In more detail, a solution of 26.67 µM aptamer R10K6_V11 was printed into 1 cm2 squares onto filter paper. By using different distances between printed drops and hence different numbers of drops for each square, 0.25, 0.5, 1, 2, and 5 µL of the aptamer solution were added (see Table 2). The samples were stored at room temperature for one (sample set 1) or eight days (sample set 2). Each sample set consisted of five squares of different aptamer amounts and two empty spaces for the references of pure CFX and pure water. During the antibiotic application, 5 µL of a 10 µM CFX solution were added by pipetting onto each square and the CFX reference spot. For the water reference, 5 µL of water was pipetted. The fluorescence was measured in different states. Sample 1 was measured in wet, dry (after 7 days of drying), and rehydrated state, sample 2 only in the wet state. The pictures taken with the imager for evaluation are shown in Figure 4 (camera settings: aperture = 4; exposure time = 520 ms). Each set was printed and evaluated three times.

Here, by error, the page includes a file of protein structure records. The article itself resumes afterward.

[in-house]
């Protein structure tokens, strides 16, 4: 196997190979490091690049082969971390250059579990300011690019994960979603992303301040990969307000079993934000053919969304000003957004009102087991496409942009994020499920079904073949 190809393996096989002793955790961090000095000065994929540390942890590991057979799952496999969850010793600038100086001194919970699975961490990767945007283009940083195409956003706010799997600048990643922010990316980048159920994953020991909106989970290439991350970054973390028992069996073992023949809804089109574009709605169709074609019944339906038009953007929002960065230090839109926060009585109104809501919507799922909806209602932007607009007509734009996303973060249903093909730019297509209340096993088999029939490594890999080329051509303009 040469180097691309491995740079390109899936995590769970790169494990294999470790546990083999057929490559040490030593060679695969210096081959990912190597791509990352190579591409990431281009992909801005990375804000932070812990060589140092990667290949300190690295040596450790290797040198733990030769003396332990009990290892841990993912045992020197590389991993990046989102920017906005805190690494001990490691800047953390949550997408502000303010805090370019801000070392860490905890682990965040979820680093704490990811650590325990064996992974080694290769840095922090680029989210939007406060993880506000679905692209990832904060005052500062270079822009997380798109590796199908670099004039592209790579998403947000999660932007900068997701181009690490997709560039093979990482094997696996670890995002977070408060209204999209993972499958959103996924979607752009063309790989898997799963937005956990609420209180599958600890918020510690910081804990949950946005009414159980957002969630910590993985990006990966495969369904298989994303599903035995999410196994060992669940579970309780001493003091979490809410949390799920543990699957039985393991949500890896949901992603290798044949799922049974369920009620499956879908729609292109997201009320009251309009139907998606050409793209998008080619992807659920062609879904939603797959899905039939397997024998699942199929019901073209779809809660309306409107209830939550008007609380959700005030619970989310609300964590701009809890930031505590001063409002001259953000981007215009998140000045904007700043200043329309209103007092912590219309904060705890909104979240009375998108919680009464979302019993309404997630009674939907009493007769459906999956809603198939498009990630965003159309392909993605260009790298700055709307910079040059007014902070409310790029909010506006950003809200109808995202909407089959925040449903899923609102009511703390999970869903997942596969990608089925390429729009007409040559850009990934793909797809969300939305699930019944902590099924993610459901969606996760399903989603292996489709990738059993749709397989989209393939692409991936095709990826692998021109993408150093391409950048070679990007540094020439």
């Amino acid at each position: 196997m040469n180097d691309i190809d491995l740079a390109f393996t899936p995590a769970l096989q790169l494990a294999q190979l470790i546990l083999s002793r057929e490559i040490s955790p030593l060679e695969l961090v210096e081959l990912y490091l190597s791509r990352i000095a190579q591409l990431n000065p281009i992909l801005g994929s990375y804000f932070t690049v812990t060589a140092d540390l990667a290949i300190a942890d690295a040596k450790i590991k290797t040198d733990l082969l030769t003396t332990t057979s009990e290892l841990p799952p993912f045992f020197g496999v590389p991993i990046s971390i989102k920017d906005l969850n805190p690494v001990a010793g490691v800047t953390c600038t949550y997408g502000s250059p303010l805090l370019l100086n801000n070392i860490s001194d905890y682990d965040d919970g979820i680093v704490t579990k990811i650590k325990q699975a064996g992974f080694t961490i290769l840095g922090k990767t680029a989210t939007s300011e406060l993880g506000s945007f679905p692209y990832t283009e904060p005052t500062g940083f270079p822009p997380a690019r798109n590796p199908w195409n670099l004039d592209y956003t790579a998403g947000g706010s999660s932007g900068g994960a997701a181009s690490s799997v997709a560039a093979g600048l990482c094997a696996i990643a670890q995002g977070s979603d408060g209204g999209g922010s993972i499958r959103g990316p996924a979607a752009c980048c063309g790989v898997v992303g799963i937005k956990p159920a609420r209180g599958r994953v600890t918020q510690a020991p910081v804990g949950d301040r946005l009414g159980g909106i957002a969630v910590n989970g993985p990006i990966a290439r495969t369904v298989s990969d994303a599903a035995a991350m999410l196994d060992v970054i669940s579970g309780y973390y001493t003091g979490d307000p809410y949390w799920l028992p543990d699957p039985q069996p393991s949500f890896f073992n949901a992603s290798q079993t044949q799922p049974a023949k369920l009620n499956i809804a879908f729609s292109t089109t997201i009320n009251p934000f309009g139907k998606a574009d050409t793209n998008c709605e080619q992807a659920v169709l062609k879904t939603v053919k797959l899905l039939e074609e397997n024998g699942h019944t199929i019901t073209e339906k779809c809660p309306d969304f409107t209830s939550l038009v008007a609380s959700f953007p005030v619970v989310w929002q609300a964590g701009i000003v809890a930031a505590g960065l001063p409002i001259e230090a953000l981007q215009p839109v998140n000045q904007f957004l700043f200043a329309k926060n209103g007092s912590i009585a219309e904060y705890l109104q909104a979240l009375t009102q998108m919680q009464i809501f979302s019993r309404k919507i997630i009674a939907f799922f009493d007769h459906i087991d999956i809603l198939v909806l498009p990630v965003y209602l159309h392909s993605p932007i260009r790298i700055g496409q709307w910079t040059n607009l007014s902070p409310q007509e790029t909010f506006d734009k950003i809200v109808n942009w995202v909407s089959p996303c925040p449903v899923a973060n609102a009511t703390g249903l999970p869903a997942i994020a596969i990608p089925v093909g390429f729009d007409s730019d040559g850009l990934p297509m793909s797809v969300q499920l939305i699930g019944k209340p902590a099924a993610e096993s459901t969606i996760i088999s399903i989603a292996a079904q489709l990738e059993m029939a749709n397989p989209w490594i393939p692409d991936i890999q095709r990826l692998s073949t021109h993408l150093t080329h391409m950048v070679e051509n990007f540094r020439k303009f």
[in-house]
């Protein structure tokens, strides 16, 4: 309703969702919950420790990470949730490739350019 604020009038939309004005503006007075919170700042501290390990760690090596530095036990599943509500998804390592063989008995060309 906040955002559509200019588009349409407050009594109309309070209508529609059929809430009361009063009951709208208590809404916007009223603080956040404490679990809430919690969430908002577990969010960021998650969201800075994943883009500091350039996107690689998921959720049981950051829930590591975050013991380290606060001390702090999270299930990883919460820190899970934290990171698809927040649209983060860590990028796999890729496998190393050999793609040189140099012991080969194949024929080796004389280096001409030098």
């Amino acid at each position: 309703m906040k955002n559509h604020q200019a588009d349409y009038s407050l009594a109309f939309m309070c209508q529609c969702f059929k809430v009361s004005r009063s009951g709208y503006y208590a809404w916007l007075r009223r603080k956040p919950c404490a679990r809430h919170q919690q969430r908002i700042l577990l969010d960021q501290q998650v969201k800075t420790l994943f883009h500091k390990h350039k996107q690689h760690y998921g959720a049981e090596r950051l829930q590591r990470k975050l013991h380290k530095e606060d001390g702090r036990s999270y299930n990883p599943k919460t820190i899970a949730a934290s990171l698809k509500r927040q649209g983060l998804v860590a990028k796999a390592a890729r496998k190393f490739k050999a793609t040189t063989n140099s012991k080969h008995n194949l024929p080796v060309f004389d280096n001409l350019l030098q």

To analyze the intensity change, the background was subtracted from the pictures with an image editing software. The raw integrated density was evaluated with 100 pixel diameter circles placed over the samples. The outside circles, which appear after drying, are not included, because they also occur in the water reference. The reason for these circles could be a dissolution of additives in the paper contributing to a coffee ring effect during their drying. The raw data was processed by subtracting the water reference and normalizing to the CFX reference. Figure 5 shows the quenching ability of the printed biosensors for increasing aptamer to CFX ratio and for the different states. The smaller the normalized CFX fluorescence, the more CFX was bound and quenched. All experiments showed a decrease in fluorescence for increasing aptamer to CFX ratios, but with some variations. Comparing the different samples, sample 1 performs best, but also the other states show excellent quenching abilities and there is no significant differences observable. A further increase in the amount of aptamer only lead to a slight increase in quenching. After drying this sample for seven days, the fluorescence increased, which could be due to a decreased functionality of the aptamer in the dried state. After rehydration of this sample, original fluorescence, equivalent to CFX-binding capability, is almost completely restored. Sample set 2, which tested a sensor dried for eight days after printing the aptamer, showed the same fluorescence after adding CFX (within the scope of the error) as sample set 1 in its first measurements. This indicates that storage in the dried state for this duration has no significant influence on the binding capability of the aptamer.